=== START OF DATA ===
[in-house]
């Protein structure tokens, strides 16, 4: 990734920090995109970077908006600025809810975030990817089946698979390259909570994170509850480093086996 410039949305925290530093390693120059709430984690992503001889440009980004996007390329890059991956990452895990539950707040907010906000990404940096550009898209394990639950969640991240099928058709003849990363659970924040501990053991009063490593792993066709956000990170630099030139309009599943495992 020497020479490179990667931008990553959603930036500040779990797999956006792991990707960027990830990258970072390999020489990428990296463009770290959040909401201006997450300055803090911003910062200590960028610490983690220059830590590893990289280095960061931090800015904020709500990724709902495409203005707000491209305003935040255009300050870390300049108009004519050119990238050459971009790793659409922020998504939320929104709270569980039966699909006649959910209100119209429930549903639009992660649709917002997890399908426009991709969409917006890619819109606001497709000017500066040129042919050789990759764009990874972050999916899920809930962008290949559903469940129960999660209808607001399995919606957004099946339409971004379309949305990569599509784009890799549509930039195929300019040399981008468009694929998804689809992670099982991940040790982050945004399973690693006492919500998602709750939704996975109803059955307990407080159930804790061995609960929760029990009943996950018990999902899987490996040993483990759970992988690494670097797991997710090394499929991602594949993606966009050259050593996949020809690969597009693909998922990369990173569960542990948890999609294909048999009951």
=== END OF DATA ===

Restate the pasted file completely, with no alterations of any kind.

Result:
[in-house]
């Protein structure tokens, strides 16, 4: 990734920090995109970077908006600025809810975030990817089946698979390259909570994170509850480093086996 410039949305925290530093390693120059709430984690992503001889440009980004996007390329890059991956990452895990539950707040907010906000990404940096550009898209394990639950969640991240099928058709003849990363659970924040501990053991009063490593792993066709956000990170630099030139309009599943495992 020497020479490179990667931008990553959603930036500040779990797999956006792991990707960027990830990258970072390999020489990428990296463009770290959040909401201006997450300055803090911003910062200590960028610490983690220059830590590893990289280095960061931090800015904020709500990724709902495409203005707000491209305003935040255009300050870390300049108009004519050119990238050459971009790793659409922020998504939320929104709270569980039966699909006649959910209100119209429930549903639009992660649709917002997890399908426009991709969409917006890619819109606001497709000017500066040129042919050789990759764009990874972050999916899920809930962008290949559903469940129960999660209808607001399995919606957004099946339409971004379309949305990569599509784009890799549509930039195929300019040399981008468009694929998804689809992670099982991940040790982050945004399973690693006492919500998602709750939704996975109803059955307990407080159930804790061995609960929760029990009943996950018990999902899987490996040993483990759970992988690494670097797991997710090394499929991602594949993606966009050259050593996949020809690969597009693909998922990369990173569960542990948890999609294909048999009951």